HIV increases the risk for a number of skin conditions that can lead to rashes, like many other symptoms of HIV rash can be mistaken for other infections that is why it is very important to learn and differentiate them.
According to UC San Diego Health, 90 percent of people who are living with HIV experience skin symptoms and changes at some stage of the disease.
The rash can develop because of conditions caused by HIV, or it can be a side effect of medications that treat HIV, called antiretroviral drugs.
The Department of Health reports that three main classes of antiretroviral drugs are responsible for causing skin rashes:
- non-nucleoside reverse transcriptase inhibitors (NNRTIs)
- nucleoside reverse transcriptase inhibitors (NRTI)
- protease inhibitors (PIs)
NNRTIs such as nevirapine (Viramune) are the most common cause of medication skin rashes. Abacavir (Ziagen) is an NRTI drug that can cause skin rashes. The most likely PIs to cause rashes are amprenavir (Agenerase) and tipranavir (Aptivus).
Pictures of HIV rash
What to look for
Whether caused by an HIV medication or by HIV itself, the rash typically appears as a red, flattened area on the skin that’s usually covered with small red bumps.
A main symptom of the rash is itchiness. It can show up on any part of the body, but it most often occurs on the face and chest, and sometimes on the feet and hands. It can also cause mouth ulcers.
Range of severity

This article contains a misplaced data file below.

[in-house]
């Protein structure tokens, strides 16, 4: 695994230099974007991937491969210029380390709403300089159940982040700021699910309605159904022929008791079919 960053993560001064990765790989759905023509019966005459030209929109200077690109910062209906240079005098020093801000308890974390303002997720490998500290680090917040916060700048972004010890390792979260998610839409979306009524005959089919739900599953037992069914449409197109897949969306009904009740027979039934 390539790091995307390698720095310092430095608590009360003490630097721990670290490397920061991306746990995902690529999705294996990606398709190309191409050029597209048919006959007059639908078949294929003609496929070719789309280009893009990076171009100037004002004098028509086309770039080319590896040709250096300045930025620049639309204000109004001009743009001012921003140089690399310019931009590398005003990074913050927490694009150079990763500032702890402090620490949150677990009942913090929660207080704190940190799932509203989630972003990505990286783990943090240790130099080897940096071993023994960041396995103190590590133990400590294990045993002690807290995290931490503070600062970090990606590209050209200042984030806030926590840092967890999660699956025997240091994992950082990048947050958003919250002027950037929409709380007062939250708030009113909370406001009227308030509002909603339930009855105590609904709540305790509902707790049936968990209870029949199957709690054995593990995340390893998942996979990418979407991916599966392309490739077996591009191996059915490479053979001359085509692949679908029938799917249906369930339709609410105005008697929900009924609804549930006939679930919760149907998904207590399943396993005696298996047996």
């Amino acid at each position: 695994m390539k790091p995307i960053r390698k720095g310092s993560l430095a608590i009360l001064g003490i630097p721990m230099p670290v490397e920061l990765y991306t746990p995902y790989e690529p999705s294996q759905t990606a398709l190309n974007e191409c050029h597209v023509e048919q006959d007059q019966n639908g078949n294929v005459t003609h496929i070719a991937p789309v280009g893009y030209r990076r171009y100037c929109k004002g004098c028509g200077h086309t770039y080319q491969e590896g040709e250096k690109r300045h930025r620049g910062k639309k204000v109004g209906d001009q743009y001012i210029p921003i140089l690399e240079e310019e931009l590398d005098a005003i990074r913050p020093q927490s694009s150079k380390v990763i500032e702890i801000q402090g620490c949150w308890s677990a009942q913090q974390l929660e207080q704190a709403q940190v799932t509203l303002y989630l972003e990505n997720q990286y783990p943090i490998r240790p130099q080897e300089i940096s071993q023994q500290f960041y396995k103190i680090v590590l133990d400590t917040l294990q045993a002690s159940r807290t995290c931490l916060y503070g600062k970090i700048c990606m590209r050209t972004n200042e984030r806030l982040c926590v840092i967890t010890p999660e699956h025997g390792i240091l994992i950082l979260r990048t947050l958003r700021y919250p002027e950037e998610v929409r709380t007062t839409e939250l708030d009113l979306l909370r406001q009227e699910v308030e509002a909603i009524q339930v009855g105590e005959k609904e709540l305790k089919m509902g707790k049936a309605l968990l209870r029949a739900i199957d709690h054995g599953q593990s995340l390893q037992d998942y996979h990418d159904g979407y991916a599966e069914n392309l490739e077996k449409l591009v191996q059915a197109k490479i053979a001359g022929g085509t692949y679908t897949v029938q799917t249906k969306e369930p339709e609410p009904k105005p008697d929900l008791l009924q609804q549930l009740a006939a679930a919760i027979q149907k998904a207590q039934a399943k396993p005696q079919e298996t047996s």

Some HIV rashes are mild. Other rashes can cause serious damage to the skin, causing them to be life-threatening.
One rare but potentially serious skin rash that can develop through the use of antiretroviral drugs is Stevens-Johnson syndrome (SJS). When this condition covers 30 percent of the body, it’s called toxic epidermal necrolysis. The symptoms of SJS include:
- blisters on the skin and mucous membranes
- a rash that develops quickly
- swelling of the tongue
Advances in viral control and immune system preservation have made skin problems less severe and less common. Skin problems that occur due to HIV have also become easier to treat.
The most common form of treatment to manage HIV rash is medication. Depending on the cause of the rash, over-the-counter drugs such as hydrocortisone cream or diphenhydramine (Benadryl) may be helpful for reducing itchiness and rash size. More serious rashes may require prescription medication from a healthcare provider.
In addition to medication, some lifestyle changes may help alleviate the symptoms of the mild form of this rash. Avoiding heat and direct sunlight can improve some rashes. Hot showers and baths can make the rash worse.
Sometimes, starting a new medication, trying a new soap, or eating a particular food may coincide with the development of a rash. In this case, it’s possible an allergy may be the cause. People living with HIV should contact their healthcare provider if they notice a rash and are not sure about the cause.
When to seek help
Someone who is unsure about the cause of their rash and thinks that they may have been exposed to HIV should make an appointment with their healthcare provider. Let them know of any skin changes that have developed. This will help the healthcare provider make a diagnosis.